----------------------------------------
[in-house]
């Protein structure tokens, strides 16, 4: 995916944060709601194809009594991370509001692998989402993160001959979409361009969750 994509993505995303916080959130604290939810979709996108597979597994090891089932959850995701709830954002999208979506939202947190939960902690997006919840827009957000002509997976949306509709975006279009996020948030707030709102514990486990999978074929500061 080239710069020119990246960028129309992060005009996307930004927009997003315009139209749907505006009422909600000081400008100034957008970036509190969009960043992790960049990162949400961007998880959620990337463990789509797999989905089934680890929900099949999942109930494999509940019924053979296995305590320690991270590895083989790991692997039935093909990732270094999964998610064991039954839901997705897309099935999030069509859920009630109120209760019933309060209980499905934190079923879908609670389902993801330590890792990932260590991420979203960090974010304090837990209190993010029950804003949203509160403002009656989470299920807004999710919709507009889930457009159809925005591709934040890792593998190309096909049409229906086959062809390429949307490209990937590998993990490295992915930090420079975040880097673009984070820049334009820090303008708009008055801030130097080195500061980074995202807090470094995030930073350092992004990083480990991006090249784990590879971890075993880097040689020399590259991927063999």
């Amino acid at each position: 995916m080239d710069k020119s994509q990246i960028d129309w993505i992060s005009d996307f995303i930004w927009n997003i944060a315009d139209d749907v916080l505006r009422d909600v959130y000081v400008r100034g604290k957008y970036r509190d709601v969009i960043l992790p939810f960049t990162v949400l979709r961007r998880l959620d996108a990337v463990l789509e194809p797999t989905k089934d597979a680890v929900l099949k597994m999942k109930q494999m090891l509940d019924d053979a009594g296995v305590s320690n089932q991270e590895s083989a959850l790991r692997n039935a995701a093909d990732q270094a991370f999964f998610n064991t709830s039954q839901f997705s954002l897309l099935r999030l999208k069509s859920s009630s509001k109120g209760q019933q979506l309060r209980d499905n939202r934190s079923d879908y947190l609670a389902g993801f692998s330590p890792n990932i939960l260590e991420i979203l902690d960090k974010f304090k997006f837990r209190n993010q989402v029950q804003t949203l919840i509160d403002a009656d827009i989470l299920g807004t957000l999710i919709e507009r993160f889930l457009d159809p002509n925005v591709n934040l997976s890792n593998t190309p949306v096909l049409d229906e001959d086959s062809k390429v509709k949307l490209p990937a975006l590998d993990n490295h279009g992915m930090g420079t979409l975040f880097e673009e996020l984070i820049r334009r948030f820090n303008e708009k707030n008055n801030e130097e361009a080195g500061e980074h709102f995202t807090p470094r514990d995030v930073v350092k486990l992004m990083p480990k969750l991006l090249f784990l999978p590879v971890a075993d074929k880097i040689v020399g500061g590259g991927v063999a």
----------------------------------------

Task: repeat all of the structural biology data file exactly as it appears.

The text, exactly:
[in-house]
């Protein structure tokens, strides 16, 4: 995916944060709601194809009594991370509001692998989402993160001959979409361009969750 994509993505995303916080959130604290939810979709996108597979597994090891089932959850995701709830954002999208979506939202947190939960902690997006919840827009957000002509997976949306509709975006279009996020948030707030709102514990486990999978074929500061 080239710069020119990246960028129309992060005009996307930004927009997003315009139209749907505006009422909600000081400008100034957008970036509190969009960043992790960049990162949400961007998880959620990337463990789509797999989905089934680890929900099949999942109930494999509940019924053979296995305590320690991270590895083989790991692997039935093909990732270094999964998610064991039954839901997705897309099935999030069509859920009630109120209760019933309060209980499905934190079923879908609670389902993801330590890792990932260590991420979203960090974010304090837990209190993010029950804003949203509160403002009656989470299920807004999710919709507009889930457009159809925005591709934040890792593998190309096909049409229906086959062809390429949307490209990937590998993990490295992915930090420079975040880097673009984070820049334009820090303008708009008055801030130097080195500061980074995202807090470094995030930073350092992004990083480990991006090249784990590879971890075993880097040689020399590259991927063999």
């Amino acid at each position: 995916m080239d710069k020119s994509q990246i960028d129309w993505i992060s005009d996307f995303i930004w927009n997003i944060a315009d139209d749907v916080l505006r009422d909600v959130y000081v400008r100034g604290k957008y970036r509190d709601v969009i960043l992790p939810f960049t990162v949400l979709r961007r998880l959620d996108a990337v463990l789509e194809p797999t989905k089934d597979a680890v929900l099949k597994m999942k109930q494999m090891l509940d019924d053979a009594g296995v305590s320690n089932q991270e590895s083989a959850l790991r692997n039935a995701a093909d990732q270094a991370f999964f998610n064991t709830s039954q839901f997705s954002l897309l099935r999030l999208k069509s859920s009630s509001k109120g209760q019933q979506l309060r209980d499905n939202r934190s079923d879908y947190l609670a389902g993801f692998s330590p890792n990932i939960l260590e991420i979203l902690d960090k974010f304090k997006f837990r209190n993010q989402v029950q804003t949203l919840i509160d403002a009656d827009i989470l299920g807004t957000l999710i919709e507009r993160f889930l457009d159809p002509n925005v591709n934040l997976s890792n593998t190309p949306v096909l049409d229906e001959d086959s062809k390429v509709k949307l490209p990937a975006l590998d993990n490295h279009g992915m930090g420079t979409l975040f880097e673009e996020l984070i820049r334009r948030f820090n303008e708009k707030n008055n801030e130097e361009a080195g500061e980074h709102f995202t807090p470094r514990d995030v930073v350092k486990l992004m990083p480990k969750l991006l090249f784990l999978p590879v971890a075993d074929k880097i040689v020399g500061g590259g991927v063999a």